St. Louis Cardinals pitcher Alex Reyes (elbow, lat) had a light mound session to work on his mechanics on Tuesday during the team's instructional league in Florida. Alex has continued steady progress with his throwing progression, general manager John Mozeliak shared in an email after Reyes workout. He is utilizing our Pitching and Performance Staff at the Jupiter complex for supervision of his training programs. He is currently long tossing without limitation and beginning to practice his pitching mechanics. (He) will likely start mound progression in the next one to two weeks. Reyes' program will be specialized in spring training and the team is still deciding on whether they can "put out foot on the gas" with him in 2019. The former top prospect threw just four innings last year before dealing with shoulder issues after missing all of 2017 due to Tommy John surgery. The right-hander could serve as a starter, long reliever or late-inning reliever this year if he's healthy, but one thing that is certain is that he has a ton of upside if he's in the starting rotation. His spring will give us a better idea of how the Cardinals plan to use him, but Reyes is certainly worth a look in the later rounds of drafts for his upside alone. He should be stashed in most dynasty/keeper setups.
The Arizona Diamondbacks signed free-agent infielder Wilmer Flores to a one-year, $4.25 million deal on Wednesday, according to league sources. He will make a base salary of $3.7 million with a $500,000 buyout on a 2020 club option worth $6 million. Flores was mostly a part-time player with the Mets in 2018, hitting .267/.319/.417 with 11 home runs and 51 RBI in 386 at-bats, but he brings the D-Backs some much-needed infield versatility. He could split time at first base with Jake Lamb and at the hot corner with Eduardo Escobar, mainly starting against left-handed pitchers. He has some sneaky pop and will be in play mainly in NL-only leagues. Lack of consistent playing time has capped his fantasy upside in the past, but he could find more playing time in the desert, perhaps even at second base if Ketel Marte is moved to the outfield.
The Chicago White Sox's offer to free-agent shortstop Manny Machado was for $175 million over seven years. With just the White Sox and Phillies believed to be interested in Machado, the White Sox decided to take a low-ball approach and go from there. One of the best shortstops both offensively and defensively was seeking $300 million or more on the free-agent market, so this offer clearly leaves a lot to be desired. He'll find a home eventually and he'll be a top-10 fantasy player no matter the destination.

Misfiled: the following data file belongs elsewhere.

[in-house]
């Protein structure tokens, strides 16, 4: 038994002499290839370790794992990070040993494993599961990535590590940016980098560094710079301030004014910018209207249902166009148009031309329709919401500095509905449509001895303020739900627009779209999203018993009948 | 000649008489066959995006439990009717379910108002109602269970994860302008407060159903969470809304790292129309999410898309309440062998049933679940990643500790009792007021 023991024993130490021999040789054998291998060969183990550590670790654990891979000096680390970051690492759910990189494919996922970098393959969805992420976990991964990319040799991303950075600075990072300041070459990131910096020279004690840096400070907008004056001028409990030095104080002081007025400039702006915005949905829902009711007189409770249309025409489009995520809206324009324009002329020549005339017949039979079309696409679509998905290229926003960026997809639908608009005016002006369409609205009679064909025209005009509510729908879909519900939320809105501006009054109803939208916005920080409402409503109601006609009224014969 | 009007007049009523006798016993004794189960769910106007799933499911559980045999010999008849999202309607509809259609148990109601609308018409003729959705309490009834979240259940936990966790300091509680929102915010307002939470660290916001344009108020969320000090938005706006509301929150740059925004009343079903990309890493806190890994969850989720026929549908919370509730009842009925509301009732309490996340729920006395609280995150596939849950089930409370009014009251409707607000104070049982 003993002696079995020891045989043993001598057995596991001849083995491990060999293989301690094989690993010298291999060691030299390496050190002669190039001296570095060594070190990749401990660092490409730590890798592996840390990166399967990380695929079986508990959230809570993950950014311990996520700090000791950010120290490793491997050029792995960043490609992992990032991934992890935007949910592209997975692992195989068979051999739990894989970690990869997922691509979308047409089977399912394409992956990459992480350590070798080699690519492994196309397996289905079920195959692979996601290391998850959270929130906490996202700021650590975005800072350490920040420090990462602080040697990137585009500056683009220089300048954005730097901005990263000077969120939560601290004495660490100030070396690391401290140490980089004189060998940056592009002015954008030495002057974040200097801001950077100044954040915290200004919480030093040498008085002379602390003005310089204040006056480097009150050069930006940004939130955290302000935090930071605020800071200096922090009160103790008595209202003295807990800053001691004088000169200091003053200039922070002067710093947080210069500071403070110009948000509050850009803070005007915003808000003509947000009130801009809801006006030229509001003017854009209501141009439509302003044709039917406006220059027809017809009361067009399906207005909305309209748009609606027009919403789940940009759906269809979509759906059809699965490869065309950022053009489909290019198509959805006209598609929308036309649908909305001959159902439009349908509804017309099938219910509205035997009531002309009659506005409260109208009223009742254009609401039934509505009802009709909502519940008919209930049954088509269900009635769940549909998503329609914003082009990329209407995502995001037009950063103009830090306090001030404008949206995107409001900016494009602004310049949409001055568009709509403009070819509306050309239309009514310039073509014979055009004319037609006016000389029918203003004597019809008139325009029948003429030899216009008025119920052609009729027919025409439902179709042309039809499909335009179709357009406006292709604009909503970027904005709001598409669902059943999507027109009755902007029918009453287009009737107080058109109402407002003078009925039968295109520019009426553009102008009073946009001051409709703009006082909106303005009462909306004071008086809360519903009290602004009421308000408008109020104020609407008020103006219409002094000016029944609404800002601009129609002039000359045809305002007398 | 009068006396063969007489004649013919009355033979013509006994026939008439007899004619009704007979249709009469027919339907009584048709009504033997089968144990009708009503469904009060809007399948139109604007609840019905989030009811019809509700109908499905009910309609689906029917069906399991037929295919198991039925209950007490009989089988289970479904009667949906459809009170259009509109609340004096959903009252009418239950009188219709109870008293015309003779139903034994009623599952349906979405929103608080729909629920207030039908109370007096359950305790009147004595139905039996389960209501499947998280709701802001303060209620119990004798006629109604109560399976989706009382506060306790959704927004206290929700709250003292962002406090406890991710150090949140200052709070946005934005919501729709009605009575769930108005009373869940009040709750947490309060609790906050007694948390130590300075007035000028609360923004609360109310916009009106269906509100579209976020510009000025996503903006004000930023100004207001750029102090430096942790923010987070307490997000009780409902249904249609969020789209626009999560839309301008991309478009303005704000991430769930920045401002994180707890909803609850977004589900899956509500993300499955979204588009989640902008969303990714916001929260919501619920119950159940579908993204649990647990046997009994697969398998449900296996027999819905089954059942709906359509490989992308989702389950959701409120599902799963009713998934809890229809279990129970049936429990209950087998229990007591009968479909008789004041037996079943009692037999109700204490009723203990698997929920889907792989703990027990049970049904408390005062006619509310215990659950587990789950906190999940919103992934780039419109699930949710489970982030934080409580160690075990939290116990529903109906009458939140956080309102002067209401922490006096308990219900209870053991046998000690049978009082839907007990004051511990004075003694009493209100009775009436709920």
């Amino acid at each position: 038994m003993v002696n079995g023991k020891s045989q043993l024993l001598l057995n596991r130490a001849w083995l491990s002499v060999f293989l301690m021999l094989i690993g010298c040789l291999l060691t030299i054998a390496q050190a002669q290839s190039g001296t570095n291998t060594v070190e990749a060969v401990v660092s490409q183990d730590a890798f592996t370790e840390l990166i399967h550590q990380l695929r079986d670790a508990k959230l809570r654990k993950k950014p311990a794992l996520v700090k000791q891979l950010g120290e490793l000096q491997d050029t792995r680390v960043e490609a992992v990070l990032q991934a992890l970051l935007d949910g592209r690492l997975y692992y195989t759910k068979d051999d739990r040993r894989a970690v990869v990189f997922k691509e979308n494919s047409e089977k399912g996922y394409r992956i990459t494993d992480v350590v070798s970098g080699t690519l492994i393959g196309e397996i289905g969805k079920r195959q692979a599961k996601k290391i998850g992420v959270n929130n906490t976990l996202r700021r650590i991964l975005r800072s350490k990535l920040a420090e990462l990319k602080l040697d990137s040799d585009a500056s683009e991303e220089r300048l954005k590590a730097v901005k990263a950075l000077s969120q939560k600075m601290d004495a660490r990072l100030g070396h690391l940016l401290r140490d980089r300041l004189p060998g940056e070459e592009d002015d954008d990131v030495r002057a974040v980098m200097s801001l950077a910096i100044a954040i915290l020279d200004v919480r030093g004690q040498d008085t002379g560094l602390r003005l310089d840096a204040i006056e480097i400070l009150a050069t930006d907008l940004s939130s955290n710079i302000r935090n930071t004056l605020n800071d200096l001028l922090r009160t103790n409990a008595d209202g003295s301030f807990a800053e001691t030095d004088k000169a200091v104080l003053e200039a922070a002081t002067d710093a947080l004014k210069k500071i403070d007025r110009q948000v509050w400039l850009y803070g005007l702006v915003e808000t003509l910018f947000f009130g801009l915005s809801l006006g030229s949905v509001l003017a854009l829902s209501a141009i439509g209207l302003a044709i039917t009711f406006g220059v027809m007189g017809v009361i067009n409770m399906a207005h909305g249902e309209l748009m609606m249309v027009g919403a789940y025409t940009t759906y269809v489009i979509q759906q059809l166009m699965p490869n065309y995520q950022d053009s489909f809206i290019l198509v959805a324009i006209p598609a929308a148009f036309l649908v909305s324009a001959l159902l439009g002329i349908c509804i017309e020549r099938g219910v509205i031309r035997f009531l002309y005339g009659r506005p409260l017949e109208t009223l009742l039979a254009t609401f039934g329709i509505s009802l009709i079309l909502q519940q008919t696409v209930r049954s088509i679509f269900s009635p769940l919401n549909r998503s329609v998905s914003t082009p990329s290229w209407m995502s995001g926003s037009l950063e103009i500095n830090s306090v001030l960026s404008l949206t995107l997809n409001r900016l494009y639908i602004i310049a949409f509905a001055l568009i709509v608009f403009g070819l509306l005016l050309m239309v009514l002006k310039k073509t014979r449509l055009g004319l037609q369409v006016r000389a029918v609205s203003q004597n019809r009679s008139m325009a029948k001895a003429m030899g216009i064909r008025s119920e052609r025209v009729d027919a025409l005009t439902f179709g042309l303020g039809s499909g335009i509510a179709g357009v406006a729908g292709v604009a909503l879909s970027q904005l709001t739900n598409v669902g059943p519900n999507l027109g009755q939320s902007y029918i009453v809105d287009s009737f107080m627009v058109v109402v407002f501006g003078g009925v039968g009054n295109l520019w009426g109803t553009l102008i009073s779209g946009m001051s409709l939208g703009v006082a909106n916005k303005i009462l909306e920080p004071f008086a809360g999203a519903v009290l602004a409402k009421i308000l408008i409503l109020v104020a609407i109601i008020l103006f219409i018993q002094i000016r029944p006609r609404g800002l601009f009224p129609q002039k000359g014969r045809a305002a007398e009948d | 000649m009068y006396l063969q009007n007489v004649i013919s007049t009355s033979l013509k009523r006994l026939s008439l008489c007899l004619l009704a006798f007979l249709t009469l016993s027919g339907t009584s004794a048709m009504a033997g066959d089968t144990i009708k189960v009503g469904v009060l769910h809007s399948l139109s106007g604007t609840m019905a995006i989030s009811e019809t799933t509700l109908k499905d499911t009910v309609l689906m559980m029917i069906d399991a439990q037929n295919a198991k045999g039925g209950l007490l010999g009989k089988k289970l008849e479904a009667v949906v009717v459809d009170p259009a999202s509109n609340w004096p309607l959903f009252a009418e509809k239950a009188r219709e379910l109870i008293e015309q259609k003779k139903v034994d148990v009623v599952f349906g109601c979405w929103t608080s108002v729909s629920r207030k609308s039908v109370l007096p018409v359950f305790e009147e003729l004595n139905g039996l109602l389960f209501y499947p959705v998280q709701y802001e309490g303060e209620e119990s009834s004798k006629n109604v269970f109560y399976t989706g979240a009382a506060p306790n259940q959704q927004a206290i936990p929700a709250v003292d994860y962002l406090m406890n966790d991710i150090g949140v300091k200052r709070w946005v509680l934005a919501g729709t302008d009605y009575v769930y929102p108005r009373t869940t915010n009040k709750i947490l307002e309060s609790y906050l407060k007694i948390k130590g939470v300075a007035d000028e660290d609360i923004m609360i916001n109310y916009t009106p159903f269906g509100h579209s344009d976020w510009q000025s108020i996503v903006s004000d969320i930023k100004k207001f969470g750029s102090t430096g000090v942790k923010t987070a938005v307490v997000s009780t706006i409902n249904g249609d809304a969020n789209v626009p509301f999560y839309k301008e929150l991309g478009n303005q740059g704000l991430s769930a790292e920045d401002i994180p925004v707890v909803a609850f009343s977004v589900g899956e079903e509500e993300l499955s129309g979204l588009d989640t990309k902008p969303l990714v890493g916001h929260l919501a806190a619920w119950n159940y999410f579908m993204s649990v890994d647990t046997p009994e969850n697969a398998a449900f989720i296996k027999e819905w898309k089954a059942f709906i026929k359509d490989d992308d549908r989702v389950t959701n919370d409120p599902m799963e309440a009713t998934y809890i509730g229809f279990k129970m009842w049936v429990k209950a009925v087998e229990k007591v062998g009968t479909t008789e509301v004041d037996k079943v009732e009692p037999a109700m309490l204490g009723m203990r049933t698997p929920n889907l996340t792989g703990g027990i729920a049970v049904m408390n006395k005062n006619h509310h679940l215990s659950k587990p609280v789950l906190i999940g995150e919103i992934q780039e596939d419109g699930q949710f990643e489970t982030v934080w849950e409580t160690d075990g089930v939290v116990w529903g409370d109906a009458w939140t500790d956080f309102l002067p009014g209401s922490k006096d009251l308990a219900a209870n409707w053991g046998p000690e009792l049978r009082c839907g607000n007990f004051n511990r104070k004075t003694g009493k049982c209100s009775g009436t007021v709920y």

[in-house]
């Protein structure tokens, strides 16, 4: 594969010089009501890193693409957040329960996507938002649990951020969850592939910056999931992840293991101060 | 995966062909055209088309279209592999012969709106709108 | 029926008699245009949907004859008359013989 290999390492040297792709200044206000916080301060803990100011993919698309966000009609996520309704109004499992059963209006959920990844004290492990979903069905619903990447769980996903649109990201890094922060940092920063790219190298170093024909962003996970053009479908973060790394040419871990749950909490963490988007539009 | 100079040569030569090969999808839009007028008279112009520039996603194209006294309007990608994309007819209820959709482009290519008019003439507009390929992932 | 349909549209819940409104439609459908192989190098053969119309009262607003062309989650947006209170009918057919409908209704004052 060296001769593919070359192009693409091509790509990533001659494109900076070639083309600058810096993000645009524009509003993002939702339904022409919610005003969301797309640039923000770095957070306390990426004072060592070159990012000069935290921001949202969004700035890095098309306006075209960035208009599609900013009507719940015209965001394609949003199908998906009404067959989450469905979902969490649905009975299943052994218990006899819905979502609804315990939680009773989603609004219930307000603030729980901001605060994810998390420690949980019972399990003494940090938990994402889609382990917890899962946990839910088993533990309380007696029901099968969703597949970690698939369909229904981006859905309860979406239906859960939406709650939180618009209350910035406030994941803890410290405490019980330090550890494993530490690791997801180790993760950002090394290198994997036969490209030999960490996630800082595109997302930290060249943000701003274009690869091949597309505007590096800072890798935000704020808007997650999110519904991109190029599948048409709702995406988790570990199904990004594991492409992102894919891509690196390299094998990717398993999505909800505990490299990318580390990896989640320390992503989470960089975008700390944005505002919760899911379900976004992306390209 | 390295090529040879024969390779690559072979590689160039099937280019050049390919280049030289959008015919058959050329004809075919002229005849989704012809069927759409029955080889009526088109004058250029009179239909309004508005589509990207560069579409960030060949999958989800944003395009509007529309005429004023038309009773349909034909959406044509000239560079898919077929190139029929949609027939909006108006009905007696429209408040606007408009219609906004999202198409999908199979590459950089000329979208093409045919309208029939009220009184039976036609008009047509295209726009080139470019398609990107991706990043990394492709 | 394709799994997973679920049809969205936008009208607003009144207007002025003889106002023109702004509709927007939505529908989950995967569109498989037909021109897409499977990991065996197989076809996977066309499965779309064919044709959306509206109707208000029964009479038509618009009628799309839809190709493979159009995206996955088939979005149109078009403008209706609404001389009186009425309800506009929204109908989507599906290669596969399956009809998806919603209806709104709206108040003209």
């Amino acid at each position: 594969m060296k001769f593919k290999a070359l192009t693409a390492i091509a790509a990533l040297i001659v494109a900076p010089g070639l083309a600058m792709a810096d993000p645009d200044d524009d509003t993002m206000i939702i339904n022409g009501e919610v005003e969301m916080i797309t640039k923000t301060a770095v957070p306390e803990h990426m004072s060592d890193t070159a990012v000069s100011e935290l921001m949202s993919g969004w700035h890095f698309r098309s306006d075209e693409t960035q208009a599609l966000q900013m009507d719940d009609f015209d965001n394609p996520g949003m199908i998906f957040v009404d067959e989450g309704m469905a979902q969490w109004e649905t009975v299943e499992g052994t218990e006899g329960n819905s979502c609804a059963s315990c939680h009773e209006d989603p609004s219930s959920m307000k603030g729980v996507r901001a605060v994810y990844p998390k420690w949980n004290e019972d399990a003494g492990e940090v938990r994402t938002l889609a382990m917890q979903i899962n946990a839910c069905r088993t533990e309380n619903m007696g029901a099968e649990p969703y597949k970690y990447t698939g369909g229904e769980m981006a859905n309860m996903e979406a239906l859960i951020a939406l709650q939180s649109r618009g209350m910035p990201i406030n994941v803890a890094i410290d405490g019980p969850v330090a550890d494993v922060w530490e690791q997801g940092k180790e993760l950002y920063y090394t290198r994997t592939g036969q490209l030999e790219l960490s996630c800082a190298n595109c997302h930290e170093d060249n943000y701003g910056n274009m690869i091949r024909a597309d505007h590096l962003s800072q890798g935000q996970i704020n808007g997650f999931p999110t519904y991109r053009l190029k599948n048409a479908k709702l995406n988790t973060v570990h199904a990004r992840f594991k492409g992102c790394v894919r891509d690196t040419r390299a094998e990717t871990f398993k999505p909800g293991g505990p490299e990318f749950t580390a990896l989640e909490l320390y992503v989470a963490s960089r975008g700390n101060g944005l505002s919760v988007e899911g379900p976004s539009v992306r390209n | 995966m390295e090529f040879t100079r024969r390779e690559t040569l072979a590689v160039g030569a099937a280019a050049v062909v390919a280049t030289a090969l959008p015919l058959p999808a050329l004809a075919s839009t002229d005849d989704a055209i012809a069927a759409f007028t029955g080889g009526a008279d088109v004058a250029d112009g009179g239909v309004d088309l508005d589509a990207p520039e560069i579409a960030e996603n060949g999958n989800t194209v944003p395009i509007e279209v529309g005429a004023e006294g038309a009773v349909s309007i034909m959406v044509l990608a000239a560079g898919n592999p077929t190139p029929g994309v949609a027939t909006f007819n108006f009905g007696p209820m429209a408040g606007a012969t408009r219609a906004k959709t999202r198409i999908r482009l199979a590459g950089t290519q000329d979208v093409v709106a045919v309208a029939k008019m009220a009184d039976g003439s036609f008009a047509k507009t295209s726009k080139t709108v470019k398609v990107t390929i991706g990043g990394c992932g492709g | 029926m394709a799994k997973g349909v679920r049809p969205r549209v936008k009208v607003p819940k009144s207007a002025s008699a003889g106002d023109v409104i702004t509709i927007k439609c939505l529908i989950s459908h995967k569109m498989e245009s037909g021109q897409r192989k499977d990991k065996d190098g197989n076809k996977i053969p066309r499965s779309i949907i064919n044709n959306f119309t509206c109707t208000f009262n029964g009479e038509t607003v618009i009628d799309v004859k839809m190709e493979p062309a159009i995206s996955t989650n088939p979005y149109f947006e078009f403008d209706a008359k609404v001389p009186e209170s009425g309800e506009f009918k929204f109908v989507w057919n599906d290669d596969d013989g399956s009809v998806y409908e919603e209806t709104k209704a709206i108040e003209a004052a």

Cleveland Indians outfielder Leonys Martin was cleared to resume all baseball activities last Nov. 20 after dealing with a life-threatening bacterial infection, and he said he is now feeling 100 percent healthy. Martin played in just six games with the Indians before his illness hit, and he played in 78 games with the Tigers before being traded to Cleveland. He hit a combined .255/.323/.425 with 11 home runs, 33 RBI and seven stolen bases on the year. Even though Martin is likely to be the starter in center field, questions about his health or how he'll rebound will make him one to avoid in mixed leagues to begin the season.
The Tampa Bay Rays are closing in on free-agent outfielder Avisail Garcia, according to sources. Garcia played in just 93 games due to injury in 2018 in his final year with the White Sox and hit a disappointing .236/.281/.438 with 19 home runs and 49 RBI. If he signs with Tampa, he should see consistent playing time and has a chance to bounce back if healthy. Garcia will turn 28 this June and was a first-time All-Star in 2017 when he hit .330/.380/.506 with 18 long balls and 80 RBI. Consider him a sleeper pick as a bounce-back candidate in the later rounds in deep mixed leagues.